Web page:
What About Other Types of Drug Screens?

    THC can be detected in saliva within minutes and up to 2 days.7 It can be detected in hair up to 90 days.8

    For blood tests, marijuana can show up on a test for 4-8 hours for people who use several times a week or more, and for 3-4 hours for casual or infrequent users. 9

    Does Marijuana With Higher THC Levels Take Longer to Cycle Through the Body?

    The amount of THC in marijuana will affect how long it takes for the body to metabolize the drug.

    However, keep in mind that other factors can affect how long marijuana stays in your system. These include the amount of marijuana you used, how you used it, how often you used, and your metabolism. The amount of THC in the plant is just one variable that will determine how long the drug remains in your system.9

    Can You Fail a Drug Test if You Inhale Secondhand Smoke?

    You are at risk of failing a drug test if you inhale secondhand marijuana smoke. But the odds are small.

    Studies show that very little THC goes into the air when a person exhales marijuana smoke. Research suggests that unless you are in an enclosed space and you inhale lots of smoke for hours at close range, you probably won’t fail a drug test.1

    Can You Speed up the Process of Detox?

    Many Internet sites claim to be able to eliminate marijuana from the body fast enough to pass a drug test. These allegedly rapid detox suggestions include drinking lots of water, green tea, cranberry juice, and even alcohol. Dietary supplements or over-the-counter medications, like vitamin B3, cayenne, milk thistle, or exclusive herbal remedies, are also marketed to help the body process marijuana faster.

    However, none of these methods are scientifically proven to speed up the detox process, and some kits or drugs specifically marketed for this purpose may be dangerous and contain unknown ingredients. There is no proven method for accelerating this process.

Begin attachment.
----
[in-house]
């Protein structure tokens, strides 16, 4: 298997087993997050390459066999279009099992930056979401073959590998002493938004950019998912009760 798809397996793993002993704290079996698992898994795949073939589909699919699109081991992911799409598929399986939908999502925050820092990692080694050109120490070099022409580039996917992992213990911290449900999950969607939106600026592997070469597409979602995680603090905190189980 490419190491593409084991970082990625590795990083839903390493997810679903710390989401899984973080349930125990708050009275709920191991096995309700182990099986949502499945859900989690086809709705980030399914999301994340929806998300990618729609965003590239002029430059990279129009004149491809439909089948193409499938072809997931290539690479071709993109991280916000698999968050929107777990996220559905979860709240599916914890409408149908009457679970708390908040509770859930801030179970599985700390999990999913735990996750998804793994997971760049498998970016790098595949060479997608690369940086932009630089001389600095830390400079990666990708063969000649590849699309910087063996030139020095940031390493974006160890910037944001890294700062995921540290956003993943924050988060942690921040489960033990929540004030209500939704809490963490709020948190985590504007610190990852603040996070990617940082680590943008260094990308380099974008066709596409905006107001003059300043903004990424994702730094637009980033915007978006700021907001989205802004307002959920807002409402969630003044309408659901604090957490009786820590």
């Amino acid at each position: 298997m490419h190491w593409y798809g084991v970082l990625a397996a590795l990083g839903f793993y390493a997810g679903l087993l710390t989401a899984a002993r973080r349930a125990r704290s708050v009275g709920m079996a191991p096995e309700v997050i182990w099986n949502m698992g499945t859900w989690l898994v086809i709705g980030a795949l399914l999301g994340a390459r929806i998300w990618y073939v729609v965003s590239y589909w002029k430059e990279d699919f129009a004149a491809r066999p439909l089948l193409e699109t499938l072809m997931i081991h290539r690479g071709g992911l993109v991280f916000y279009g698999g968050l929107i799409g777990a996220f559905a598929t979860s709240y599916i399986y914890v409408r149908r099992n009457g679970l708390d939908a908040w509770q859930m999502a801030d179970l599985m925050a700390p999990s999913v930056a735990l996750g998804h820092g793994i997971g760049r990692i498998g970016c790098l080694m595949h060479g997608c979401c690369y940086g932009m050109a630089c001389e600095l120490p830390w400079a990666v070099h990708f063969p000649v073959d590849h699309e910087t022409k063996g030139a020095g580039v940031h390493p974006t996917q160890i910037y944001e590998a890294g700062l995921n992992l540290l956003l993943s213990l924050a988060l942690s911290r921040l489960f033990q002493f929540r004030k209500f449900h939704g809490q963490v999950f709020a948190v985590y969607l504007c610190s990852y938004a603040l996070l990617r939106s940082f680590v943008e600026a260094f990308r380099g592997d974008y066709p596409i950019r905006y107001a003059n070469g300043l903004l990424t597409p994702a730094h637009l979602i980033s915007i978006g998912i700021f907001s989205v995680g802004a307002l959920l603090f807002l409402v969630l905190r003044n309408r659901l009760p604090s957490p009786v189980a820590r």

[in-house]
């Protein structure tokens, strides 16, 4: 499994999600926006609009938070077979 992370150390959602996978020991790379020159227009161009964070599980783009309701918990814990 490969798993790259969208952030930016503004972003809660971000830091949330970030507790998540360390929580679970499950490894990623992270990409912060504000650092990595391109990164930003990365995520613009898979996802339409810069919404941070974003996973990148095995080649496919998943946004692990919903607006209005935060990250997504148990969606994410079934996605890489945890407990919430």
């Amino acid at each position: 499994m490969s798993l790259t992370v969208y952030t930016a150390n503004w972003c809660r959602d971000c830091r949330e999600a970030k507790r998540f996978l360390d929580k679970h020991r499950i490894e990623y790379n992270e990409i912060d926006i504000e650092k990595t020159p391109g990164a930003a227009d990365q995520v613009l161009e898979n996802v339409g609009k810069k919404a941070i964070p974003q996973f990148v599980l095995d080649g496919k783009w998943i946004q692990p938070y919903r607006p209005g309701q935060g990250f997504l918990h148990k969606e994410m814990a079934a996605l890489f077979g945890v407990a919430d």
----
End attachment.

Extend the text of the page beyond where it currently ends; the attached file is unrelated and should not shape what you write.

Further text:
None of these methods are scientifically proven to speed up the detox process.

    The detox process can be tough for people who struggle with marijuana dependence, so contact a healthcare provider or enroll in medical detox at an inpatient or outpatient program for help safely withdrawing from this drug. People who struggle with an addiction should seek out a rehabilitation program or some form of therapy to help them recover.

    Sources

    [1]. National Institute on Drug Abuse. (2018). DrugFacts: Marijuana.

    [2]. Montgomery, M. (2017). Edibles Are The Next Big Thing For Pot Entrepreneurs. Forbes.

    [3]. Schiller, M. (2018). Edibles Sales Projected to Surpass $4.1 Billion by 2022, According to New Report. Cannabis Business Times.

    [4]. American Psychiatric Association. (2013). Diagnostic and statistical manual of mental disorders (5th ed.). Arlington, VA: American Psychiatric Publishing.

    [5]. Redwood Toxicology Laboratory. Marijuana Drug Information.

    [6]. Redwood Toxicology Laboratory. Synthetic Cannabinoids Drug Information.

    [7]. Redwood Toxicology Laboratory. (2014). Laboratory Testing Reference Guide.

    [8]. The University of Arizona. (2018). Biological Tests.

    [9]. University of Columbia: Go Ask Alice. Marijuana: How long does it hang out in the body?